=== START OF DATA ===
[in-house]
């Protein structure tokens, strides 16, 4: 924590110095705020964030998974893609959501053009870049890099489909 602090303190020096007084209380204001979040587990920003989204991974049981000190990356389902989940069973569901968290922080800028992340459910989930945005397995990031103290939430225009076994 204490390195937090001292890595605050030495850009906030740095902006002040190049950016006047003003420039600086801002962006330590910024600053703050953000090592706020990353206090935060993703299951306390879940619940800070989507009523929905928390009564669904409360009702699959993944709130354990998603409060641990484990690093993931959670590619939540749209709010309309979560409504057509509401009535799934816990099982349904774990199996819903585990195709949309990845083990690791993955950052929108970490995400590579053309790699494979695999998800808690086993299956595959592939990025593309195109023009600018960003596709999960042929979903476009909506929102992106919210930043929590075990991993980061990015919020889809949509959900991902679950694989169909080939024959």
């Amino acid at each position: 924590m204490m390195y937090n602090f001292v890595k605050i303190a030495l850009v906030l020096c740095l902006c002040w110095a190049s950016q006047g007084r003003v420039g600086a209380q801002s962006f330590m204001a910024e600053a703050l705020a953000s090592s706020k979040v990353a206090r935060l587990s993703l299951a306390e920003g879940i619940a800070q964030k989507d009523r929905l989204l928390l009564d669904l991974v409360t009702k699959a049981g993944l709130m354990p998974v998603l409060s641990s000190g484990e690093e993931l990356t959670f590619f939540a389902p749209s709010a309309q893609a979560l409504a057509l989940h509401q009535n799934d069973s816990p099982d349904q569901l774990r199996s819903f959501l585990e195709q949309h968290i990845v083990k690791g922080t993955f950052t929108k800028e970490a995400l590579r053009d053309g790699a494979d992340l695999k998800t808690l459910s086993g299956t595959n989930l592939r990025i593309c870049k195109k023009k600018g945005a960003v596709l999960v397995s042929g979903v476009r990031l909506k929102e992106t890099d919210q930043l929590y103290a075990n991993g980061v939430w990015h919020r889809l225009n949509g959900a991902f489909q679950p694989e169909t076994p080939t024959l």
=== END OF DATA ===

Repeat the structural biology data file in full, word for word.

[in-house]
């Protein structure tokens, strides 16, 4: 924590110095705020964030998974893609959501053009870049890099489909 602090303190020096007084209380204001979040587990920003989204991974049981000190990356389902989940069973569901968290922080800028992340459910989930945005397995990031103290939430225009076994 204490390195937090001292890595605050030495850009906030740095902006002040190049950016006047003003420039600086801002962006330590910024600053703050953000090592706020990353206090935060993703299951306390879940619940800070989507009523929905928390009564669904409360009702699959993944709130354990998603409060641990484990690093993931959670590619939540749209709010309309979560409504057509509401009535799934816990099982349904774990199996819903585990195709949309990845083990690791993955950052929108970490995400590579053309790699494979695999998800808690086993299956595959592939990025593309195109023009600018960003596709999960042929979903476009909506929102992106919210930043929590075990991993980061990015919020889809949509959900991902679950694989169909080939024959």
């Amino acid at each position: 924590m204490m390195y937090n602090f001292v890595k605050i303190a030495l850009v906030l020096c740095l902006c002040w110095a190049s950016q006047g007084r003003v420039g600086a209380q801002s962006f330590m204001a910024e600053a703050l705020a953000s090592s706020k979040v990353a206090r935060l587990s993703l299951a306390e920003g879940i619940a800070q964030k989507d009523r929905l989204l928390l009564d669904l991974v409360t009702k699959a049981g993944l709130m354990p998974v998603l409060s641990s000190g484990e690093e993931l990356t959670f590619f939540a389902p749209s709010a309309q893609a979560l409504a057509l989940h509401q009535n799934d069973s816990p099982d349904q569901l774990r199996s819903f959501l585990e195709q949309h968290i990845v083990k690791g922080t993955f950052t929108k800028e970490a995400l590579r053009d053309g790699a494979d992340l695999k998800t808690l459910s086993g299956t595959n989930l592939r990025i593309c870049k195109k023009k600018g945005a960003v596709l999960v397995s042929g979903v476009r990031l909506k929102e992106t890099d919210q930043l929590y103290a075990n991993g980061v939430w990015h919020r889809l225009n949509g959900a991902f489909q679950p694989e169909t076994p080939t024959l």